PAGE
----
Drinks welfare charities have raised concerns that the death of Queen Elizabeth II could lead to a huge surge in unwanted bottles of her favourite drink.
‘Millions of people went out at the weekend and bought a bottle of Dubonnet so they could make the Queen’s signature gin and Dubonnet cocktail,’ said Aravinder Playtex of the Bottle Rehoming Association (BRA).
‘But not all of those bottles will be wanted or needed in the future.
‘In fact, given the taste of Dubonnet, we’d expect none of them will be.’
BRA fears says that many impulse buyers will fall out of love with their new purchase once they realise the scale of commitment required.
‘A lot of these people will never have owned a fortified wine before,’ said Playtex. ‘So they’ll have no idea how to look after it.
‘You have to remember, the Queen was an experienced Dubonnet owner. She knew what she was doing. But if you’ve never drunk this stuff before it can be a real shock to realise that bottles need taking out on a regular basis if you’re ever going to finish them.’
BRA says that its inspectors regularly come across bottles of Dubonnet that are just a few weeks old, but are already stuffed at the back of the drinks cupboard with the pisco.
‘Some of the lucky ones might end up being given to a bar for rehoming,’ said Playtex, but quite a few could just end up being dumped down the sink. It’s such a senseless waste.’
BRA says that members of the public with unwanted bottles should hold onto them until Christmas, then give them to a trained professional who will humanely destroy them by turning them into mulled wine.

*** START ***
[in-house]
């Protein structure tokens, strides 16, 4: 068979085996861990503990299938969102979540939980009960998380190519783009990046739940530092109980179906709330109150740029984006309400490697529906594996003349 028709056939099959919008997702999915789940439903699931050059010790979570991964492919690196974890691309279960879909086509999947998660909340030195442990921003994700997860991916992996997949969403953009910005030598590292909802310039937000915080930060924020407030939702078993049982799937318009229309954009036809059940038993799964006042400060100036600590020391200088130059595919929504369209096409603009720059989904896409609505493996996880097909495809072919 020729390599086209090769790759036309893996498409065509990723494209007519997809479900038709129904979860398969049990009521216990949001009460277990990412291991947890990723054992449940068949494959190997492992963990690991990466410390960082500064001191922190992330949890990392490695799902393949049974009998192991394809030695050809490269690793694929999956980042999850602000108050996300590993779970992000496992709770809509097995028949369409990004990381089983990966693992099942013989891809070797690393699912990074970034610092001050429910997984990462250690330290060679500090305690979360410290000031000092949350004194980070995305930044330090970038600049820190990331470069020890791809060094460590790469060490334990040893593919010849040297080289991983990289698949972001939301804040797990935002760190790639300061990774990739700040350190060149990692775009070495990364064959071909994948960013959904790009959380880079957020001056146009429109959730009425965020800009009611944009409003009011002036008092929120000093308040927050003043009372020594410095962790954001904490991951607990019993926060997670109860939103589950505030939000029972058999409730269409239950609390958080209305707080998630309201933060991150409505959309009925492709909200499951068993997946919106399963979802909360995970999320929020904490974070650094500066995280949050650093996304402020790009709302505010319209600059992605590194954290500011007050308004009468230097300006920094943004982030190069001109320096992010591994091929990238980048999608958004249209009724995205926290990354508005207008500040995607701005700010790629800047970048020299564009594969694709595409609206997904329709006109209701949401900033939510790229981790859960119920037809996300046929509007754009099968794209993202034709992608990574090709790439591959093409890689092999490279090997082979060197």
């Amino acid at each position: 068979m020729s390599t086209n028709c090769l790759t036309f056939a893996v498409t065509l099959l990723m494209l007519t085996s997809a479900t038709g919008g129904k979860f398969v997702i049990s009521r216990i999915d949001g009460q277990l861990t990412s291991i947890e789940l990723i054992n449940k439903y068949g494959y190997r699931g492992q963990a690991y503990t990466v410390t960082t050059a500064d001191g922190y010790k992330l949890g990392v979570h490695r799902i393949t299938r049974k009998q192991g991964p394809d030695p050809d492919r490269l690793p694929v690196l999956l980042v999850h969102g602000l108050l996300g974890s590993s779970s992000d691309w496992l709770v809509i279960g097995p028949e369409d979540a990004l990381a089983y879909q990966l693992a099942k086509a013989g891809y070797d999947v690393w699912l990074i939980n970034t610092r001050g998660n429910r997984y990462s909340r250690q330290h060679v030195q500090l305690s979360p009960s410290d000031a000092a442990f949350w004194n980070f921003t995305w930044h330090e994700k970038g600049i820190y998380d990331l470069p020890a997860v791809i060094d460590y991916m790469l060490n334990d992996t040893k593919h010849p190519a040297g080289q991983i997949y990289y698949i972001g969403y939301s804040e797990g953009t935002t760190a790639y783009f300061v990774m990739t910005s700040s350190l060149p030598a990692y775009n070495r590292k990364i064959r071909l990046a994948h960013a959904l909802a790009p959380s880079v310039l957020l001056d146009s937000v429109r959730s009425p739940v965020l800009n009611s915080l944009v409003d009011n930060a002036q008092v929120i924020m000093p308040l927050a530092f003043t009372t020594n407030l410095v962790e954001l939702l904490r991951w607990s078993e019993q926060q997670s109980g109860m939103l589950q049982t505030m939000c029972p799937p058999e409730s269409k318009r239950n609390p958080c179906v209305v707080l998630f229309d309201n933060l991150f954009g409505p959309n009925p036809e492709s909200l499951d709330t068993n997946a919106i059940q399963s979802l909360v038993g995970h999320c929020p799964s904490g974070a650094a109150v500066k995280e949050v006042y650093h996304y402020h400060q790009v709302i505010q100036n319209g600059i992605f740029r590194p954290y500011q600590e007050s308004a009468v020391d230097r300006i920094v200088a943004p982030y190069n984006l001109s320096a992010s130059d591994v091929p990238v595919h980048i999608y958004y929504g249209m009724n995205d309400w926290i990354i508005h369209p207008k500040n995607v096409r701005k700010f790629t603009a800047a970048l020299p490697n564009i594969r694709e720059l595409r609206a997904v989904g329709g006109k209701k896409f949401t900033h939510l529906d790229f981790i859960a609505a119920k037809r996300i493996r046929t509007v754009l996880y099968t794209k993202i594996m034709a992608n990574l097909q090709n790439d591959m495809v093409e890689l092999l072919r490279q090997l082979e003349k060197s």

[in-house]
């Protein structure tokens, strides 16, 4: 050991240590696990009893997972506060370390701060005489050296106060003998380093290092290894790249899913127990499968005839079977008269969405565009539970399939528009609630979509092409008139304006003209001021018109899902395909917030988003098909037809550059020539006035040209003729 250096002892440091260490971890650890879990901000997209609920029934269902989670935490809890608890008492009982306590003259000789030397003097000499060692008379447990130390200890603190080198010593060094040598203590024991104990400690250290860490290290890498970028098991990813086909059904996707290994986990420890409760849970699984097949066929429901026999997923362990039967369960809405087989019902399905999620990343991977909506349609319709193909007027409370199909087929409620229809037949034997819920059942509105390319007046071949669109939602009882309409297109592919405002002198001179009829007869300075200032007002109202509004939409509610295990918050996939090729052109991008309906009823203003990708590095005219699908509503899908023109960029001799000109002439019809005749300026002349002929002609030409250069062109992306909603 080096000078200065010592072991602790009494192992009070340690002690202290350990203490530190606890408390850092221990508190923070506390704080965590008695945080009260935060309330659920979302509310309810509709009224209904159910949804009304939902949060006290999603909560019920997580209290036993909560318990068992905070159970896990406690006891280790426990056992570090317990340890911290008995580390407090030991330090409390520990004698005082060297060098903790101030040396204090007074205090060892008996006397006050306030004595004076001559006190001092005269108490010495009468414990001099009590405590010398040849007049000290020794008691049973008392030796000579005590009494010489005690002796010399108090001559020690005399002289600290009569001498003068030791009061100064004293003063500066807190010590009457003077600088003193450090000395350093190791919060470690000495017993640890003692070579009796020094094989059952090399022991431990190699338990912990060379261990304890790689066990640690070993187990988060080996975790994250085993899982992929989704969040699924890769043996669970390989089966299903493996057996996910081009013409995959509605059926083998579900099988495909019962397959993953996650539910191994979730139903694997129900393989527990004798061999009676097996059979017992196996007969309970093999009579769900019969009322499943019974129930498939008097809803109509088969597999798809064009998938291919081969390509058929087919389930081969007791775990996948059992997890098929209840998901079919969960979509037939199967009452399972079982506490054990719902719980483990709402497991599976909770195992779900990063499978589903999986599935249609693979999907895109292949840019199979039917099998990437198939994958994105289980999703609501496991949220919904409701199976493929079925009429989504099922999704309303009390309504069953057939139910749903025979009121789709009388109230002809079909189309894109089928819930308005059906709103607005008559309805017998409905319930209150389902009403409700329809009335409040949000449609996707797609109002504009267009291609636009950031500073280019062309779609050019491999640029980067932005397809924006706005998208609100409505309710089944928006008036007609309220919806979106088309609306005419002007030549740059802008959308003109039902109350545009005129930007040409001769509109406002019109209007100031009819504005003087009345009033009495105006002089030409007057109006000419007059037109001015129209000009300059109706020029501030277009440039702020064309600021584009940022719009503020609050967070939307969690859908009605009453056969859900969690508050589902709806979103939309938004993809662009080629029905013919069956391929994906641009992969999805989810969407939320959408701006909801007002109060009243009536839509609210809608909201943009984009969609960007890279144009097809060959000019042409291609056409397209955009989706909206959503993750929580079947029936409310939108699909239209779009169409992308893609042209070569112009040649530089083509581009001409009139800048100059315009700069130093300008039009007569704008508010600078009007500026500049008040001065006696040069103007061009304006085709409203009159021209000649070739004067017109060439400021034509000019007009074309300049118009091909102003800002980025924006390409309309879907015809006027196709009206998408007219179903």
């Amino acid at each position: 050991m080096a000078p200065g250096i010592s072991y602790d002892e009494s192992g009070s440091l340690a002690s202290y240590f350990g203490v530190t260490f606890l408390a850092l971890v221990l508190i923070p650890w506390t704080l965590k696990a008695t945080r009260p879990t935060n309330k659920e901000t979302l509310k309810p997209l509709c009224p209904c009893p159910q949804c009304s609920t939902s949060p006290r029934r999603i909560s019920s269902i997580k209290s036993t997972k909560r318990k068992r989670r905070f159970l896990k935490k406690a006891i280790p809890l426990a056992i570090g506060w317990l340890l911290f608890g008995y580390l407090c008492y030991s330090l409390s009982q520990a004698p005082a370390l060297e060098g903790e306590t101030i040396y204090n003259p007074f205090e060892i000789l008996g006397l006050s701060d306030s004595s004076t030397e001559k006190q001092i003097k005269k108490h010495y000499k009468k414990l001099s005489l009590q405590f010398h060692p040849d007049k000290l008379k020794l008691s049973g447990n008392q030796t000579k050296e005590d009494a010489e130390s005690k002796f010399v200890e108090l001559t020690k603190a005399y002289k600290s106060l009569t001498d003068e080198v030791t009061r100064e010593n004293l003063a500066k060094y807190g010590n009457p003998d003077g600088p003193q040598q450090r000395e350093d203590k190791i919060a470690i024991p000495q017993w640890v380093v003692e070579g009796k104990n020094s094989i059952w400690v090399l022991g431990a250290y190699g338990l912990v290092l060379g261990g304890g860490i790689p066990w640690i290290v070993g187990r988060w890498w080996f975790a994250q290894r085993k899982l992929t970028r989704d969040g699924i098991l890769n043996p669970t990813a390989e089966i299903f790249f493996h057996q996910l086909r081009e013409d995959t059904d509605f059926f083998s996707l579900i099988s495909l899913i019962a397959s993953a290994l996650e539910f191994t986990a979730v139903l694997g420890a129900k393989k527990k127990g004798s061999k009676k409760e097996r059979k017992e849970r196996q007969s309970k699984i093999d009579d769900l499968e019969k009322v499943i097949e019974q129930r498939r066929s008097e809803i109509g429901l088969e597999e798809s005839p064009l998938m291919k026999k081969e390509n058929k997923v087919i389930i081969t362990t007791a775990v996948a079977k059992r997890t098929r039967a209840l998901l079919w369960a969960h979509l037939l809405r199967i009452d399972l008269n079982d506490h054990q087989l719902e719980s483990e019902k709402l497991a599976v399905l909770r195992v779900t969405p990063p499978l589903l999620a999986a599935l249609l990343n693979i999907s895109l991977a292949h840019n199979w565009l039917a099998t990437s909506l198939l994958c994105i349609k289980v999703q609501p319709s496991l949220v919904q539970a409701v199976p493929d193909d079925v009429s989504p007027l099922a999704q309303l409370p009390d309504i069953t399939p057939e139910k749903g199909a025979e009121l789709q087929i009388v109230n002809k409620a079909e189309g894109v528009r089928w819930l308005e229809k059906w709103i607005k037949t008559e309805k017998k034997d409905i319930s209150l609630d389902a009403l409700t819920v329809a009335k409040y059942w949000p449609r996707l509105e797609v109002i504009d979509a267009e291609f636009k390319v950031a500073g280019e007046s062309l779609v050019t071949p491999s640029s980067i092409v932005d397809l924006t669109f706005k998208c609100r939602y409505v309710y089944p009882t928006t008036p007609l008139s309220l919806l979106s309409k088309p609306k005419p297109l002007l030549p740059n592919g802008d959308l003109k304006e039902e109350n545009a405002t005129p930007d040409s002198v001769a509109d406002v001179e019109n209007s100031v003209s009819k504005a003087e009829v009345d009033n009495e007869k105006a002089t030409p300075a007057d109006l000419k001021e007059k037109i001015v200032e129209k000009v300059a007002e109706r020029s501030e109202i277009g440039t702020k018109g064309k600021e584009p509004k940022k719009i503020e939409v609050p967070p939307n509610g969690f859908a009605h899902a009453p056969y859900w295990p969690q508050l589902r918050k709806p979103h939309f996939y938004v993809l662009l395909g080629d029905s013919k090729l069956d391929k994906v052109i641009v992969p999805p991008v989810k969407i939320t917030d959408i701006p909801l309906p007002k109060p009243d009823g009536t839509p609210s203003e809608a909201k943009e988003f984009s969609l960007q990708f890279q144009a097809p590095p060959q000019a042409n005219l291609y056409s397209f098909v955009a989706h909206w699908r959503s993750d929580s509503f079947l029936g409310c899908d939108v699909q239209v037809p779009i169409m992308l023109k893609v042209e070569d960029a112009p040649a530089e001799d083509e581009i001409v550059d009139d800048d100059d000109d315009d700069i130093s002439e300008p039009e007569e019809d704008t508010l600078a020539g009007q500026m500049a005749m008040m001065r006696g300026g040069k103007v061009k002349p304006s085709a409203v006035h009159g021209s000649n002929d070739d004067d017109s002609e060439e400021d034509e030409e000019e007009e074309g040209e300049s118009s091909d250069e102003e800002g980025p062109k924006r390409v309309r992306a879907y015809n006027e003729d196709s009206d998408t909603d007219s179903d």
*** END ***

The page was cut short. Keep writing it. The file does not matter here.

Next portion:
Low intervention… high hopes
However, while Dubonnet is struggling with the loss of its biggest customer, low-intervention wine producers are eyeing the future with optimism.
‘Charles has a long track record of supporting things that are incredibly traditional – even old-fashioned,’ said Royal watcher Deferentia Flunkey. ‘Whether that’s architecture, food production or, indeed, the monarchy itself.
‘So I’m sure he’ll be open to giving natural wines a Royal Warrant for the first time.’
The late Queen never awarded a Royal Warrant to natural wines on the grounds that ‘most of them are as hard to swallow as having to host Donald Trump for the evening.’
But producers are optimistic that her son’s famed eco-activism could work in their favour.
‘I’ve been making fizzy brown Bacchus for ten years,’ said Manny Foltz of Bandwagon winery. ‘When we presented it for the late Queen’s approval they threatened to lock us in the Tower of London, but we think Charles could be more open to what we do.
‘Just like his Duchy Originals products my wines are organic, small-scale – and unaffordably expensive for no apparent reason.’
Click here to remember the late Queen’s platinum jubilee – recorded in drinks milestones